The activists are charged with acting in defiance of national interest.
Rabat – Algerian courts have sentenced three opposition activists to jail terms of up to 18 months over Facebook posts.
Human rights groups report that Algeria considers the postings of Soheib Debaghi, Larbi Tahar, and Boussif Mohamed Bouadiaf as potentially damaging to national interest.
The National Committee for the Release of Detainees (CNLD) reported that Debaghi received a one-year sentence today on charges of encouraging an illegal gathering, insulting an official body, and publishing potentially damaging material.
Tahar and Bouadiaf each received 18-month jail sentences for posts they shared on Facebook, reported Amnesty International.
During a videoconference hearing for Tahar and Bouadiaf, prosecutors in the western town of El Bayadh called for three-year jail terms for both defendants, according to the CNLD.
The prosecution accused Tahar of insulting Algerian President Abdelmadjid Tebboune by calling him “illegitimate,” and claimed Boudiaf criticized Algeria’s judicial system, said their lawyer, Abdelghani Badi.
Another Algerian activist accused of dissident Facebook posting has been held since April 27. Walid Kechida, 25, risks a five-year jail sentence for posting memes on social media allegedly mocking Algerian authorities and religion.
Political unrest has been brewing in Algeria since February 2019 when Algerians took to the streets in protest against the regime of former President Abdelaziz Bouteflika. The protests began in opposition to the then 81-year-old president’s plan to prolong his 20-year presidency, but later demanded the removal of the political and military elite that have controlled the country for decades.
The Algerian Hirak
In addition to quashing Facebook opposition, the Algerian government has been cracking down on the Hirak movement with scores of arrests silencing activists and journalists and the arrests continue amid the global COVID-19 pandemic.
The case of Algerian journalist Khaled Drareni has made international headlines since his arrest on March 7, with human rights groups and European lawmakers reportedly pressing for his immediate release.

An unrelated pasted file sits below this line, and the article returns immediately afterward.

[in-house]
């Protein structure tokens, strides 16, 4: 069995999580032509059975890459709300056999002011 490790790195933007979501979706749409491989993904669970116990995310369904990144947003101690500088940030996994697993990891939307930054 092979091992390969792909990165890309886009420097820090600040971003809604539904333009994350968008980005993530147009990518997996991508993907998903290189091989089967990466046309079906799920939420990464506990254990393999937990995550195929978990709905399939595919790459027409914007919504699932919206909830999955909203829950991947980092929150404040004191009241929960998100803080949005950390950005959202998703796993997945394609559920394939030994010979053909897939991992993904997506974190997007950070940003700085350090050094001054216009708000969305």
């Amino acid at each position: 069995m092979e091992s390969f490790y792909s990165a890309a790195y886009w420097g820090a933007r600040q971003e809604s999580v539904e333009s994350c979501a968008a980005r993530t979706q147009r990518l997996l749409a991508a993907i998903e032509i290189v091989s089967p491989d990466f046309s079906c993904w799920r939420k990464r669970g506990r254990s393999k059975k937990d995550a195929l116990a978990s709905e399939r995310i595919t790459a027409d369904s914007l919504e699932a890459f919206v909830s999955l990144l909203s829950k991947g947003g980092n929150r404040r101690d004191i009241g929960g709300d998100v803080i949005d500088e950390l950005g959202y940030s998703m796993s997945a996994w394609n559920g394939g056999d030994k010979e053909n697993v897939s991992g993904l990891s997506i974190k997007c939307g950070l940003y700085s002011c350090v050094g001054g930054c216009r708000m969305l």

Algerian authorities accused Drareni, a correspondent for Reporters Without Borders (RSF) and French TV5 and founder of the CasbahTribune news site, of “incitement to unarmed gathering” and “harming the integrity of the national territory.”
Police arrested him while he was covering a Hirak movement protest, released him days later under judicial supervision, and arrested him again on March 27. He may face up to 10 years in prison for his coverage of Hirak protests and criticism of Algeria’s handling of the movement.
Earlier this month, the Algerian president accused Drareni of being an “informant” for the French embassy without explicitly naming him.
Amnesty International urged Algerian authorities on April 27 to end “arbitrary prosecutions aimed at silencing Hirak activists and journalists” during the COVID-19 pandemic, calling for the release of detainees targeted by “sham trials.”
“At the time when all national and international eyes are focused on the handling of the COVID-19 pandemic, the Algerian authorities are investing time in accelerating prosecutions and trials against activists, journalists and supporters of the Hirak movement,” said Heba Morayef, Amnesty International’s Middle East and North Africa Director.
The CNLD says approximately 50 people are currently detained in Algeria over links to the movement.